“We’ll survey pharmacists to evaluate their knowledge and attitudes towards the provision of reproductive health care services more generally, and then specifically following the overturn of Roe v. Wade,” says Maes. “The goal is to cast as wide a net as possible for the initial survey, and then do follow-up interviews to gain more information. Using this mixed methods approach can really help to further explain what we’re seeing.”
A clinical need
With this study, Maes was initially aiming to understand pharmacists’ perspectives on legislation proposed in Wisconsin that would allow pharmacy providers to directly prescribe and dispense self-administered contraceptive methods, such as the pill, patch, ring, or shot.
Although the bill was passed by the Wisconsin State Assembly in 2021, it failed to reach the state Senate before the end of the 2022 legislative session. And when Roe v. Wade was reversed, Maes saw an opportunity to understand the critical role of pharmacists in reproductive health.
In her clinical practice at the UW Health Belleville Family Medicine Clinic, Maes often fields questions related to contraceptives and reproductive health.
“I get a lot of questions like: ‘My patient is having a side effect with this contraceptive, what should we choose instead?’ And often, patients just stop taking their medication altogether, which could really increase the risk of unintended pregnancy,” she says.
In practice, physicians may only get to spend 10 or 15 minutes with a patient in an office visit. In the case of prescribing contraceptives, that may not be enough time tell patients about what their options are for emergency contraception and what to do if they miss a dose.
“There are a lot of opportunities for pharmacists to fill that information gap to help prevent unintended pregnancies.”
“There are a lot of opportunities for pharmacists to fill that information gap to help prevent unintended pregnancies,” says Maes.
Unintended pregnancy, she explains, can have significant health implications for both the mother and the developing fetus. Women experiencing unplanned pregnancy are both less likely to seek early prenatal care and at a higher risk for developing postpartum depression. Unintended pregnancy has also been associated with higher rates of preterm birth and low birth weight, which can be predictors of health problems later in life.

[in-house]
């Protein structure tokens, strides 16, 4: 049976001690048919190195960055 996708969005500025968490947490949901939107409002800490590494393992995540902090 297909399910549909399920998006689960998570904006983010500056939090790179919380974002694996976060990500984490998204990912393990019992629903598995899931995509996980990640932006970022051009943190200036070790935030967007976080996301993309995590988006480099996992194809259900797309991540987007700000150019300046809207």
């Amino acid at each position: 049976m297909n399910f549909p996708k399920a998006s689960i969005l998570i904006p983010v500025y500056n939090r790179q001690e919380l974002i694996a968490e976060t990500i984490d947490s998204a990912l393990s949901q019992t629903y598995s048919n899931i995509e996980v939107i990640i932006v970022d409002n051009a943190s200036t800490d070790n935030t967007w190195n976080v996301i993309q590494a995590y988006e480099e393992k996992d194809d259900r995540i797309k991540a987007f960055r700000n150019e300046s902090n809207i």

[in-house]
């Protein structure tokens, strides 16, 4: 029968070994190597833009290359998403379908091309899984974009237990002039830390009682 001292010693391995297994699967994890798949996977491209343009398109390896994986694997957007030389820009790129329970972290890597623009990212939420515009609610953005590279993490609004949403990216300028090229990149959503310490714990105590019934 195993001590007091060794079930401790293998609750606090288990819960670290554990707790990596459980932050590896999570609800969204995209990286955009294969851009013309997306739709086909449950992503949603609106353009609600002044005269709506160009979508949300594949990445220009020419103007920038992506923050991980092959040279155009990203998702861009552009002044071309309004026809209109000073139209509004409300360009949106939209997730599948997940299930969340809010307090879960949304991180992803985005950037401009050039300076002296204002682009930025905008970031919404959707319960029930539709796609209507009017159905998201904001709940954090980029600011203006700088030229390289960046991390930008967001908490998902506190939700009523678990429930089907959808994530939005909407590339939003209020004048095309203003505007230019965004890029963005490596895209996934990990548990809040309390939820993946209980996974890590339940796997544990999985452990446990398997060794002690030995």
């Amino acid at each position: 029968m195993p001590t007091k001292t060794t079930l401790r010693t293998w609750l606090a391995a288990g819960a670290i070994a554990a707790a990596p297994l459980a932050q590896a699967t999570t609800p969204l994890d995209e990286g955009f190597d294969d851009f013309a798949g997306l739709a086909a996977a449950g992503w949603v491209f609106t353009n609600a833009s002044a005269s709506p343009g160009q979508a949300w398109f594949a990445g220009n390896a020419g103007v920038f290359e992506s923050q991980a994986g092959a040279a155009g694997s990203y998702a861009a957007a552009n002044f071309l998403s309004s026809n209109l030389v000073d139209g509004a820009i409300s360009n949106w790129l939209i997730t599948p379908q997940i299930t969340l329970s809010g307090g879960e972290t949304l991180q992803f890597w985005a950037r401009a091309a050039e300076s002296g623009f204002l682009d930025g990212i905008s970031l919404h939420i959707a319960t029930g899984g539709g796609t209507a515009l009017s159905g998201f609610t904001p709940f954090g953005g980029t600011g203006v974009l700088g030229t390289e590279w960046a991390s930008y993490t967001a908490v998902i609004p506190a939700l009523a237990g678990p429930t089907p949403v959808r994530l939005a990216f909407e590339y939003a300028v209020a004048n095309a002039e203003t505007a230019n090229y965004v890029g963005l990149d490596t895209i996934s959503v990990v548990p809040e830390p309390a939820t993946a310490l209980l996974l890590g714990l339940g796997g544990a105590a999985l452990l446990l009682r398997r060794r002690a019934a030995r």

“Pregnancy is not always a safe thing to experience,” says Maes. “So, reducing unintended pregnancy is important. And providing adequate access to contraception and education about contraception is an important way to help reduce unintended pregnancy.”
In the classroom
Maes’ work in reproductive health also transcends her clinical practice, making its way into the classroom.
“When pharmacists or pharmacy students are confident in their skills, it can help them provide adequate education to patients and to know what resources are available to them,” says Maes. “We also want to ensure that our student pharmacists can educate patients in a way that’s culturally sensitive and inclusive, because there are so many different identities and experiences that can create different views on contraception and family planning.”
In keeping with that idea, Maes recently designed a comprehensive women’s health lab to prepare pharmacy students to prescribe contraceptives and to also approach contraceptive care in a way that’s both inclusive and culturally sensitive. For that project, the American Association of Colleges of Pharmacy Laboratory Instructors Special Interest Group honored Maes with a Laboratory Innovation and Teaching Excellence (LITE) Award.
“It’s important that our pharmacy students know how to interact with diverse patients and that they feel comfortable doing so,” says Maes. “There’s an inherent bias or assumption that somebody who’s using contraception is taking it to prevent pregnancy; however, that individual could be not sexually active, or they could be sexually active with a partner who could not physically get them pregnant.”
Although pharmacists do not currently have prescriptive authority for contraception in the state of Wisconsin, she believes it’s still important to prepare her PharmD students at the School of Pharmacy for a possible future in which they can. After graduation, these students will play an important part in advocating for expanded pharmacist roles including contraceptive prescribing, she says.
“Pharmacists are an important contact point to provide patients with resources to access contraception and emergency contraception, even if they do not have prescriptive authority yet,” she says. “But I think it’s still important for our student pharmacists to be prepared to provide that service when it is passed, or if they go on to practice in another state that has the legislation. They should be well-equipped and prepared to be able to prescribe contraception.”